One of America’s great art connoisseurs and patrons, Paul Mellon was quoted as saying that he and his wife “almost never buy a painting or drawing we would not want to live with or see constantly.” Having cut his teeth on father Andrew Mellon’s renowned art collection (which formed the nucleus of the National Gallery of Art), Paul Mellon was graced with an extraordinarily refined eye.
This is evident in “Corot to Cézanne French Drawings from the Collection of Mr. and Mrs. Paul Mellon at the Virginia Museum of Fine Arts” now on view at the Fralin.
To create the exhibit, Director Bruce Boucher selected 55 works (from 75) that would say something about Paul Mellon because “each collection is in some sense a portrait of the collector.”
Boucher wanted to present the exhibition as if it would appear in a private residence (painting the room a soft green to help convey this), and to separate it out from the rest of the museum. The show follows a kind of thematic pattern starting with the earliest works (Ingres, Delacroix), followed by landscapes comprising three different generations of artist beginning with Corot, then Pissarro (the “father of Impressionism”), then Cézanne, who called himself a pupil of Pissarro. There are also equine works (11 in all), figure studies, and interiors.
The Ingres pencil drawing of the gentle looking Monsieur Jacques Marquet de Montbreton Norvins who, surprisingly, given his countenance and funny little dog, served as the general director of police in the Papal States under Napoleon, exudes a warmth that transcends its astringent precision.
Jean Baptiste Corot, the leading painter of the Barbizon School (named for the town in France where the artists gathered to paint), was a prolific artist whose work, though rooted in a romantic realism, anticipates plein-air Impressionism. Here, he uses subtle gray cadences to render his elegant, petite “Landscape (Paysage animé).”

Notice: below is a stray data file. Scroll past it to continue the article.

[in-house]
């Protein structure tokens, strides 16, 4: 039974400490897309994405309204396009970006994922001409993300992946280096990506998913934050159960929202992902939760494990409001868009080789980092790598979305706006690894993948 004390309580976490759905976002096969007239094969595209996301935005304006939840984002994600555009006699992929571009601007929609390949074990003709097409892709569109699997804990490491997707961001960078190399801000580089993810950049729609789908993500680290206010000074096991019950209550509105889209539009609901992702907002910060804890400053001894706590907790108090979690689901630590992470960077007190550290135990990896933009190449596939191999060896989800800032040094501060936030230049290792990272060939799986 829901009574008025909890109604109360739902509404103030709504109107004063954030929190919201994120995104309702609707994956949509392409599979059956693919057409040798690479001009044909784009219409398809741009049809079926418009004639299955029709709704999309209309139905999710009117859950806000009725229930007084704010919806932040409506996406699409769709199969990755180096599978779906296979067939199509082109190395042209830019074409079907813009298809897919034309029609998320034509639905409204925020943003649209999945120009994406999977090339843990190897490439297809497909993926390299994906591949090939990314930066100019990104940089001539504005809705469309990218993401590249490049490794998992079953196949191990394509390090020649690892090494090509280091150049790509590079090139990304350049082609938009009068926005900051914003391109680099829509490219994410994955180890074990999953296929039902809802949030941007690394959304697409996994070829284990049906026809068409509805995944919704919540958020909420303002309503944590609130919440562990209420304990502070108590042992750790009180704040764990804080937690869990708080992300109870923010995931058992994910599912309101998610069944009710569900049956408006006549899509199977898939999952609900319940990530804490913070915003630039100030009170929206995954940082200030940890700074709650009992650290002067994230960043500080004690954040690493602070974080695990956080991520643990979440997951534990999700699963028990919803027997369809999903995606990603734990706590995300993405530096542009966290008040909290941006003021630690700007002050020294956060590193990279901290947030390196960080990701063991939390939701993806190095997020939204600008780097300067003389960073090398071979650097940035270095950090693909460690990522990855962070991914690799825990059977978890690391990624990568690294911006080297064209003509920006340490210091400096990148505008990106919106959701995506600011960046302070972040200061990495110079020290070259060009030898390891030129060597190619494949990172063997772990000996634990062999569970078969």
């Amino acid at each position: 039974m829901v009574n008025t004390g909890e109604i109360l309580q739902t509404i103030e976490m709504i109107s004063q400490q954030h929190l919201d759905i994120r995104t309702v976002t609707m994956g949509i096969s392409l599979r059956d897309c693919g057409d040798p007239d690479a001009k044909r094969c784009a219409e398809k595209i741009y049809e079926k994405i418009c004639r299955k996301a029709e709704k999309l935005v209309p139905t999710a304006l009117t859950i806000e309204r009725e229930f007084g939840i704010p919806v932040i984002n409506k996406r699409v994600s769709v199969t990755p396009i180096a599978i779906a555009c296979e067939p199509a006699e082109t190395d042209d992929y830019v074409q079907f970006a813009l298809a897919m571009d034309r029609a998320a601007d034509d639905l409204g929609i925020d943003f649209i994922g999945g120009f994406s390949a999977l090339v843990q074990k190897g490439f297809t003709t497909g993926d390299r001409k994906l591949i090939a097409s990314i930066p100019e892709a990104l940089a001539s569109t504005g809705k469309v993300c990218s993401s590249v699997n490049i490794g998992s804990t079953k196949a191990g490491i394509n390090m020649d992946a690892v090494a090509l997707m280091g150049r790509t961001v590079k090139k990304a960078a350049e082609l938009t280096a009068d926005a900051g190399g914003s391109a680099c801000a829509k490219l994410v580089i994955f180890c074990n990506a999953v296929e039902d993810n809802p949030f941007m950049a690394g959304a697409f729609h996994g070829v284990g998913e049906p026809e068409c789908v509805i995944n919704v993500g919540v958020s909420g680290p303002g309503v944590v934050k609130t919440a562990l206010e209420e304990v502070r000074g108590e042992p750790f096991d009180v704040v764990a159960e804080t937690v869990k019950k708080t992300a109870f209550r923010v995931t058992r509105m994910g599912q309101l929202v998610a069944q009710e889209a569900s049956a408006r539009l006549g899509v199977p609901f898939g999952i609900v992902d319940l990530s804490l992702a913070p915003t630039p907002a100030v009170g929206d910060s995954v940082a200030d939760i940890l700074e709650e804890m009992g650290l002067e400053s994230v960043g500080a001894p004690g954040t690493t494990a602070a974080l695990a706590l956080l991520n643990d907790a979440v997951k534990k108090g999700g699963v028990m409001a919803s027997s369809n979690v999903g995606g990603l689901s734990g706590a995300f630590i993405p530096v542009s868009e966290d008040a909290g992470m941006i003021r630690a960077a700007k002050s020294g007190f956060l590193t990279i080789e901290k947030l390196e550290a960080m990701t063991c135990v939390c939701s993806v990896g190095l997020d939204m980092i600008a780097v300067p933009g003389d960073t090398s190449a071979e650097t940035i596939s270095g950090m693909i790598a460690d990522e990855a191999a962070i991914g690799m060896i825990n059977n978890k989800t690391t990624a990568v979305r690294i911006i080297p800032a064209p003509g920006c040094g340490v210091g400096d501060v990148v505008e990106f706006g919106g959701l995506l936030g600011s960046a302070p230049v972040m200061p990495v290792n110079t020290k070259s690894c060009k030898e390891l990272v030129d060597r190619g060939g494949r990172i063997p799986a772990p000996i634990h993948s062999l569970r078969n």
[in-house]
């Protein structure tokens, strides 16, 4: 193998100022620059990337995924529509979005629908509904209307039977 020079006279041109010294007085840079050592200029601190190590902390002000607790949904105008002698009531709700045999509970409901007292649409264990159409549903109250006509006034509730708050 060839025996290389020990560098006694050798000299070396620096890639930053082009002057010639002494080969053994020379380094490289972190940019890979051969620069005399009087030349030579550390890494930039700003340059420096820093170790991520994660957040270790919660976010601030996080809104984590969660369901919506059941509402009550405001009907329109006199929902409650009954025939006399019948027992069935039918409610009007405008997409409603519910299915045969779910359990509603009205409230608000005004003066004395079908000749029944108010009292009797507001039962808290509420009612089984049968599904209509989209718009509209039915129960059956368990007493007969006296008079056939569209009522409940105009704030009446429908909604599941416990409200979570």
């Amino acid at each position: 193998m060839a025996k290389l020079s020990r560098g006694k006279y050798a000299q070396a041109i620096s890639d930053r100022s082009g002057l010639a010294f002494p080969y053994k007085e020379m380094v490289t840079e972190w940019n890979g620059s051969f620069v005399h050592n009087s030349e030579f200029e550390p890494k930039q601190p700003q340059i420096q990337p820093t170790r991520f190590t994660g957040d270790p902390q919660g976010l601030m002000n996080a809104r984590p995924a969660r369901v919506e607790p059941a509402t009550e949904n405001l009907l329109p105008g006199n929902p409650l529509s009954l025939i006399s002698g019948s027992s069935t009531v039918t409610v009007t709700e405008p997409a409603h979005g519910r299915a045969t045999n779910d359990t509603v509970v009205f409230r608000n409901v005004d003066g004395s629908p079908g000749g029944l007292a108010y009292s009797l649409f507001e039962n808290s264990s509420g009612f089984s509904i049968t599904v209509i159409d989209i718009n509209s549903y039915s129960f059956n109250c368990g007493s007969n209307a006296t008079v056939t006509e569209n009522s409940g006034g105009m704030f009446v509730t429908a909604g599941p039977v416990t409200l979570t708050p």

Of the three Cézannes in the show, “Large Pine Tree, Study” is the most interesting. A preliminary drawing of a famous painting now in the Hermitage in St. Petersburg, it is a striking rendition of a tree reduced to its essentials.
Two van Goghs provide particular insight into his development as an artist. Seven years apart, the first, one of van Gogh’s earliest drawings, is a highly detailed, even busy work. It features a deep perspective, yet has a flat quality that suggests the influence of Japanese woodcuts. The second one demands attention with its dazzlingly expressive lines and dramatic pointillism. A supremely confident work, it’s clear with this one van Gogh has removed the safety net and is soaring through the air.
There are a number of surprises with works that bear no relation to what we think of as a particular artist’s oeuvre: an almost primitive Delacroix of a narcissus, an uncharacteristically saccharine Toulouse Lautrec, a pre-pointillist Seurat and three Bonnards which exhibit none of the Les nabis style so associated with him. The small Bonnard “Still Life,” a late work (1932-1933) of the artist’s materials, is the one I would grab from a burning building.
Picasso’s “Jester on Horseback” is a masterwork of restraint in terms of composition, line and palette, but Picasso’s little blue horse in “The Horse,” a scrap of a drawing pulls at my heartstrings: There’s something moving about the lone horse lifting its head into the wind which blows back its mane. In the background, a windmill crowns the barren landscape. Delacroix’s beautifully drawn old nag in “Study of a Horse” is broken down and yet somehow still noble.
One marvels at Degas’ ability to convey so much with so little in “Seated Jockey” and “Jockey Facing Left,” using just a line or two to evoke an entire animal: “the presence of the absence of the horse,” as Boucher describes it. It’s no secret that Mellon, deep into the racing world, was a keen admirer of horse flesh and I like to think that it was the accurate rendering of the Arab steed (the ancestor of the thoroughbreds in Mellon’s stables) in Carle Vernet’s “Marmeluke on Horseback with Bow and Arrow” that appealed to him. Boldini’s “Young Woman Driving a Carriage” captures a wonderful vignette of a stylish woman driving a carriage, possibly through the Bois de Boulogne. The slapdash quality of the rendering seems perfectly in sync with the spirited scene depicted. It also makes me laugh because the horse has gone through the same glamorizing treatment as Boldini’s chic society clients.
There’s an interesting pre-Cubist charcoal still life by Juan Gris and a perfect, tight little Matisse of a repurposed tobacco jar, Finally, three delightful Vuillards that showcase his singular use of light and pattern and as Boucher puts it, his “wonderful way of compressing space.” Boucher seems particularly taken with the Vuillards; as we stand before the one of a woman trying on a hat, he sighs and says wistfully “I wish we could keep some of these…”
“Corot to Cézanne” The Fralin Museum at UVA. Through June 2.